Broadening of image features due to non-vanishing tip size is a well-known imaging artifact in scanned probe microscopy (SPM) topographs. This need not be a serious limitation for some types of metrology (e.g. pitch or height), but it is significant for others, particularly for width measurements of steep-sided features such as are frequently encountered on lithographically patterned wafers or for surface microroughness measurements in which the smallest wavelengths are shorter than the tip radius. If the tip shape is known, some (but not always all) of the true surface can be reconstructed to provide more reliable width and surface roughness measurements. This document is a summary abstract of a talk presented at the Third Workshop on Industrial Applications of Scanned Probe Microscopy. Two methods for estimation of tip geometry, known respectively as envelope reconstruction and blind reconstruction, are discussed. The latter method potentially has significant advantages, but suffers from implementation problems when applied to noisy images. A modification to the original algorithm produces better results when applied to such images. Tip reconstructions with and without the modification are compared.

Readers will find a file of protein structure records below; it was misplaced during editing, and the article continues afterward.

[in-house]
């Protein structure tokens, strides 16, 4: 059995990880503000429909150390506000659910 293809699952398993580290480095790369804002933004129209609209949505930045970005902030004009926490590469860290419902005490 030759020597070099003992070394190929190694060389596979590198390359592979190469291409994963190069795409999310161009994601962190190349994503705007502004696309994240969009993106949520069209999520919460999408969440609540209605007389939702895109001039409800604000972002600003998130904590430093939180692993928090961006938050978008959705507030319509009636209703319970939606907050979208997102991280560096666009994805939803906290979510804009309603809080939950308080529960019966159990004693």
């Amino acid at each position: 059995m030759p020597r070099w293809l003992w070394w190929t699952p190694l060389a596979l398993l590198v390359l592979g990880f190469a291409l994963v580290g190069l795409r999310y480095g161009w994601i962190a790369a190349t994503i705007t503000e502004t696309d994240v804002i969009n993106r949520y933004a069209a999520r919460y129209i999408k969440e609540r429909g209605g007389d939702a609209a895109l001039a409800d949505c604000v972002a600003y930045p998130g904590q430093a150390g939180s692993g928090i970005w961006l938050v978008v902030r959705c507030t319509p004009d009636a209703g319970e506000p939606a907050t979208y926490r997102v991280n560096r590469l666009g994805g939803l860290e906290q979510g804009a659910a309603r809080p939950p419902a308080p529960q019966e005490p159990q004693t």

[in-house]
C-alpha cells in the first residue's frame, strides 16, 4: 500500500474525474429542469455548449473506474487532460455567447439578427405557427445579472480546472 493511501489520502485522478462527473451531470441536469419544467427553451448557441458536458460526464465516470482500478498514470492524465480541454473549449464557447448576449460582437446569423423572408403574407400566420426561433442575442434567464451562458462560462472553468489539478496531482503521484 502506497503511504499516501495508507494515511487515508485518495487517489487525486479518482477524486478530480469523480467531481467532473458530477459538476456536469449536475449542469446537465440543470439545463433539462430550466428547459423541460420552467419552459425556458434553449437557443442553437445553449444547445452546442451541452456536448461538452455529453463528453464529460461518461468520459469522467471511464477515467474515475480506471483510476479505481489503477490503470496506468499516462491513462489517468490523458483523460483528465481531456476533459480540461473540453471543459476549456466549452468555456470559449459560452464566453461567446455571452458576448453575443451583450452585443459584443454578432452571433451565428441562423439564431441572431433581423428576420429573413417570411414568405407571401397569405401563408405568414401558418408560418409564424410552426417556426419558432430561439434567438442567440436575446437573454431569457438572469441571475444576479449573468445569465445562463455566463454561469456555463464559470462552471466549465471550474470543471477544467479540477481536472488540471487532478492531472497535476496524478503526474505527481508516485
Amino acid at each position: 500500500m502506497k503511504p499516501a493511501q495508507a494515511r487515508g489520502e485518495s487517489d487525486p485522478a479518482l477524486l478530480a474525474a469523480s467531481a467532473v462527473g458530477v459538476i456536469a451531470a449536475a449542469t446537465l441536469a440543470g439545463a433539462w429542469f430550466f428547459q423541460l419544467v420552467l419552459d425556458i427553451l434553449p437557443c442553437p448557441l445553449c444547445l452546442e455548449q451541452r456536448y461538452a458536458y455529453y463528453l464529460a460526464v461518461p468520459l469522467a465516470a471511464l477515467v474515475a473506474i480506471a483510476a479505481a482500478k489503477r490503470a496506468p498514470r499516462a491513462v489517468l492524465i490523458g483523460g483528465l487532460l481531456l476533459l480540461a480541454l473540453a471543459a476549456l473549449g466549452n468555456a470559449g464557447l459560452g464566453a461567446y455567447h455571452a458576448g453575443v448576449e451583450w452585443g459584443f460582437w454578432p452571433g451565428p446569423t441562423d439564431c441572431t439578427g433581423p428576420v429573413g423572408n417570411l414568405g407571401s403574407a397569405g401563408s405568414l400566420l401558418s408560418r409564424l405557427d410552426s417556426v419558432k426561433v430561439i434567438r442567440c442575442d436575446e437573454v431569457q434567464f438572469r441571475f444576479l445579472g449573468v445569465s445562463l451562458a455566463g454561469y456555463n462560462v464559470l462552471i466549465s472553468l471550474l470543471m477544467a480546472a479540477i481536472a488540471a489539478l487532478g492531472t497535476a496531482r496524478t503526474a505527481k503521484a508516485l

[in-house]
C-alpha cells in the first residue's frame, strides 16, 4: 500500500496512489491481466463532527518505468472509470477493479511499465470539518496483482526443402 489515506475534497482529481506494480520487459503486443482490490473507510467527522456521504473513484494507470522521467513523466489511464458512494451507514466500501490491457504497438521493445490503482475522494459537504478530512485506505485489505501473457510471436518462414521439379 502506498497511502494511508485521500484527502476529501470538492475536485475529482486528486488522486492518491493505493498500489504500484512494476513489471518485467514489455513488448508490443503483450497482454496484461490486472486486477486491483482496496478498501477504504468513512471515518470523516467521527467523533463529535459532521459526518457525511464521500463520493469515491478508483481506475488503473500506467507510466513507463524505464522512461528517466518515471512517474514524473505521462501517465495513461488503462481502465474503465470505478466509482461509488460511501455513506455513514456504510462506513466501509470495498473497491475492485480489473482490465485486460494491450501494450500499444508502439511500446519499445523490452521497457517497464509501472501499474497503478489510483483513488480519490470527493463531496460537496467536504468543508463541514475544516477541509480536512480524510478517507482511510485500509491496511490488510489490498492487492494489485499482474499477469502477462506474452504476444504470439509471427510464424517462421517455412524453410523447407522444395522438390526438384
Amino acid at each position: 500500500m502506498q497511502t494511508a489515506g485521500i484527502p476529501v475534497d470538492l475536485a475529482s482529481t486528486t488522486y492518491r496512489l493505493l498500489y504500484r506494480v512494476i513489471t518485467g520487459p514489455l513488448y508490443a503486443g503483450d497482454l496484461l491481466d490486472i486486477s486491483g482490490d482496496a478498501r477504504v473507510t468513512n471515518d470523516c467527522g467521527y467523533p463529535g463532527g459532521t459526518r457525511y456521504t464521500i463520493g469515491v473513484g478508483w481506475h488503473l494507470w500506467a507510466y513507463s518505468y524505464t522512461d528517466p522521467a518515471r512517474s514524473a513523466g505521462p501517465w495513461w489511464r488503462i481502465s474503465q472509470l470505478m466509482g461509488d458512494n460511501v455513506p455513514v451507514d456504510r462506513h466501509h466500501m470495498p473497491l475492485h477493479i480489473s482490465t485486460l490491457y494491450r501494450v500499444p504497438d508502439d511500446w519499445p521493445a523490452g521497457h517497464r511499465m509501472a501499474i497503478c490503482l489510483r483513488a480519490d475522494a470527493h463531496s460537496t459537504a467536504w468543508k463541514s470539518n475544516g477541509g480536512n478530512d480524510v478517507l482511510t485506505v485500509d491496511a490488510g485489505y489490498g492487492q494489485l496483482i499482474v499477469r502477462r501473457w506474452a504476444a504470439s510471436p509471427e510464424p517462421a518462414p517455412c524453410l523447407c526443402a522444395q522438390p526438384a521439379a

Citation: NIST Interagency/Internal Report (NISTIR) - 5752
NIST Pub Series: NIST Interagency/Internal Report (NISTIR)
Pub Type: NIST Pubs
AFM, atomic force microscopy, blind reconstruction, dimensional metrology, envelope reconstruction, mathematical morphology, scanned probe microscopy, scanning tunneling microscopy, SPM, STM, surface reconstruction, tip artifacts, tip estimation